Abstract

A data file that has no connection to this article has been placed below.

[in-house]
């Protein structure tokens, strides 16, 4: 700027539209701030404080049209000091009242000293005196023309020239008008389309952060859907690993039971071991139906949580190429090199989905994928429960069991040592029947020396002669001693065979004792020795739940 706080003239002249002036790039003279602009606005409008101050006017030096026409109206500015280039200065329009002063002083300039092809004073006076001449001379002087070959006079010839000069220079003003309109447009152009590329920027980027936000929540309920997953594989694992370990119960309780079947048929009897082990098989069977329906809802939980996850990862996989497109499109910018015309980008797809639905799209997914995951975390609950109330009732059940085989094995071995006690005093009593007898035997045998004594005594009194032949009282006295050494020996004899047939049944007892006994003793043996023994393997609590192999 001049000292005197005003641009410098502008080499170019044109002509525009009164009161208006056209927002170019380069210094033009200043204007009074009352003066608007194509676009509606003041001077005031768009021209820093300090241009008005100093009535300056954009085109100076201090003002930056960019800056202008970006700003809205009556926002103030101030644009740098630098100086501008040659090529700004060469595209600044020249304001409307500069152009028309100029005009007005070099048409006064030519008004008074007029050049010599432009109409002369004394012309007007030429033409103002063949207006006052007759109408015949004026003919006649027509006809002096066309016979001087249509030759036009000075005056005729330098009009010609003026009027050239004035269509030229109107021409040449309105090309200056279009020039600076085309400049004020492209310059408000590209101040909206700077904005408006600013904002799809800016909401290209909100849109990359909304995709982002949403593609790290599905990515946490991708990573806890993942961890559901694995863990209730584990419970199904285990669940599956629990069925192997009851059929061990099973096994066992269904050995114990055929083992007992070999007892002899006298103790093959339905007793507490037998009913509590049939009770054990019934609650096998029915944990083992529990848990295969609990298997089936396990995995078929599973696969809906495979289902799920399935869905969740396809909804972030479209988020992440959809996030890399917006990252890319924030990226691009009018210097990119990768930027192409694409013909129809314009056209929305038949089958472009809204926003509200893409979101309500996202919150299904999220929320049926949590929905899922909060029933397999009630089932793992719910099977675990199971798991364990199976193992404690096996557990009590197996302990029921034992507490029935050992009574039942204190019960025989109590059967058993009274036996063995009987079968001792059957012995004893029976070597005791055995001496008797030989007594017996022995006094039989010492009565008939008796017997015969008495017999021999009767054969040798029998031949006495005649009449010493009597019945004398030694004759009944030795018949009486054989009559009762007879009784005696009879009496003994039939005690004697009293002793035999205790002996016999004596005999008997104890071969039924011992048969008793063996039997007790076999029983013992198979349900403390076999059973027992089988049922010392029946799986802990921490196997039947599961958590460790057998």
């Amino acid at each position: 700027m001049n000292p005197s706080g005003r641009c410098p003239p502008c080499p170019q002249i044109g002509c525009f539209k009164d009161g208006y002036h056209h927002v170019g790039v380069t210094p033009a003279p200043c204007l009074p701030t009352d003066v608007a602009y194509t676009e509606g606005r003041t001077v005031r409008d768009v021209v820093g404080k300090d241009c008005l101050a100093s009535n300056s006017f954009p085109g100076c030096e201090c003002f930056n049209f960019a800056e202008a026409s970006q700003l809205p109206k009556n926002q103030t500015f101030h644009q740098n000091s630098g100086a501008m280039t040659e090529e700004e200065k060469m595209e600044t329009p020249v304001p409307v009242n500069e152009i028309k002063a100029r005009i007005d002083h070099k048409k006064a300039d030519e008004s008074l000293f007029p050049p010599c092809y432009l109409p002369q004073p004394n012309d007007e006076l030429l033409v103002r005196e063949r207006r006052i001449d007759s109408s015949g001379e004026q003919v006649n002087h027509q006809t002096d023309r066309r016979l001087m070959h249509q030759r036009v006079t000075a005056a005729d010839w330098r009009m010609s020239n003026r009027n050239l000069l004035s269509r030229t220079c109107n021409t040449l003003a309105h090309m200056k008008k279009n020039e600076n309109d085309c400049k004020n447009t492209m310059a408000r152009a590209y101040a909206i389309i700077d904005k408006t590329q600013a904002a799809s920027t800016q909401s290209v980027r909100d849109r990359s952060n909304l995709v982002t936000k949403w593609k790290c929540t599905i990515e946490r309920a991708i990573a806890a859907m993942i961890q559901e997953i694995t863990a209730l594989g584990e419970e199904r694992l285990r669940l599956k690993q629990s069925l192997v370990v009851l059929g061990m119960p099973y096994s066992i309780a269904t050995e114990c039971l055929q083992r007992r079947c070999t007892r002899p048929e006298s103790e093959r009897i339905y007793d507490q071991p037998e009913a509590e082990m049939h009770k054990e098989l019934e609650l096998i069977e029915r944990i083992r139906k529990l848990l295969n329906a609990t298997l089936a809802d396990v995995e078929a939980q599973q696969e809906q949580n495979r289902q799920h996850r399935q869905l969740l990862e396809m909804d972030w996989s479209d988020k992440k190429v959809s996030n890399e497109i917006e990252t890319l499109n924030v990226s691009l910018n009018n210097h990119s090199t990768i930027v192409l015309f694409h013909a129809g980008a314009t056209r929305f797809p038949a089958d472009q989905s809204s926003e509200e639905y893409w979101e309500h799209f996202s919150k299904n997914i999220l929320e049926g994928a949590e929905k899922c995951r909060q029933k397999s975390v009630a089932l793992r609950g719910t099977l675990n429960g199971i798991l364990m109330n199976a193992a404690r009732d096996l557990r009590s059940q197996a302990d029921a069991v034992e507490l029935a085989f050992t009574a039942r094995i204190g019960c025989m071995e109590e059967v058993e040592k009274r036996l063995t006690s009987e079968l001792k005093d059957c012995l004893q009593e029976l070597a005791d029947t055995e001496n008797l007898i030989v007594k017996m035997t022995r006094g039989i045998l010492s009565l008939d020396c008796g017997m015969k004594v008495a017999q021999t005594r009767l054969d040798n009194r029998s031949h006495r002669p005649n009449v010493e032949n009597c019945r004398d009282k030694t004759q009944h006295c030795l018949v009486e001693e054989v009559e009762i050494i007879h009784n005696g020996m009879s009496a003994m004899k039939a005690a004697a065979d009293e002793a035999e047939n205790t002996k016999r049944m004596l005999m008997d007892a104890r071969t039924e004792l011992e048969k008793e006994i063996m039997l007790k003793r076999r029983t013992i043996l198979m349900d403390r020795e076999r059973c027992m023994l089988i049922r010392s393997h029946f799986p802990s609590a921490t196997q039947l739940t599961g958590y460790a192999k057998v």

Benthic foraminifera were sampled in Rehoboth Bay, Atlantic coast of Delaware (USA), to evaluate the use of canonical correlation on foraminiferal distributions, and the applicability of stable isotope analyses to track the relative proportions of fluvial versus marine inputs to the sediment-water interface. Canonical correlations indicate that water depth, bottom-water dissolved oxygen (D.O.) levels, temperature, and salinity are the principal environmental factors related to the distribution of foraminifera in the bay. There are five dominant species in the bay fauna; in order of decreasing abundance, they are Ammonia tepida, Elphidium poeyanum, E. excavatum, Haynesina germanica, and Ammotium salsum. The canonical analysis shows that Elphidium excavatum and Haynesina germanica have the strongest response to salinity, with the former species favoring higher values and the latter species favoring lower ones. The importance of salinity is apparent in the stable isotopic composition of Ammonia tepida and Elphidium poeyanum, which yield δ18O values that are lowest at the sites closer to the freshwater input and increase with distance from it. The relationship between δ18O values and salinity for both stained and unstained tests is statistically significant (P < 0.05). With respect to temperature, only the δ18O values of unstained (non-living) specimens also correlate with temperature. These results suggest that faunal patterns and the stable isotopic composition of these foraminiferal species reflect mixing of marine and fresh waters in this bay. The faunal and geochemical approaches could provide a means to trace fresh versus seawater mixing from core samples.

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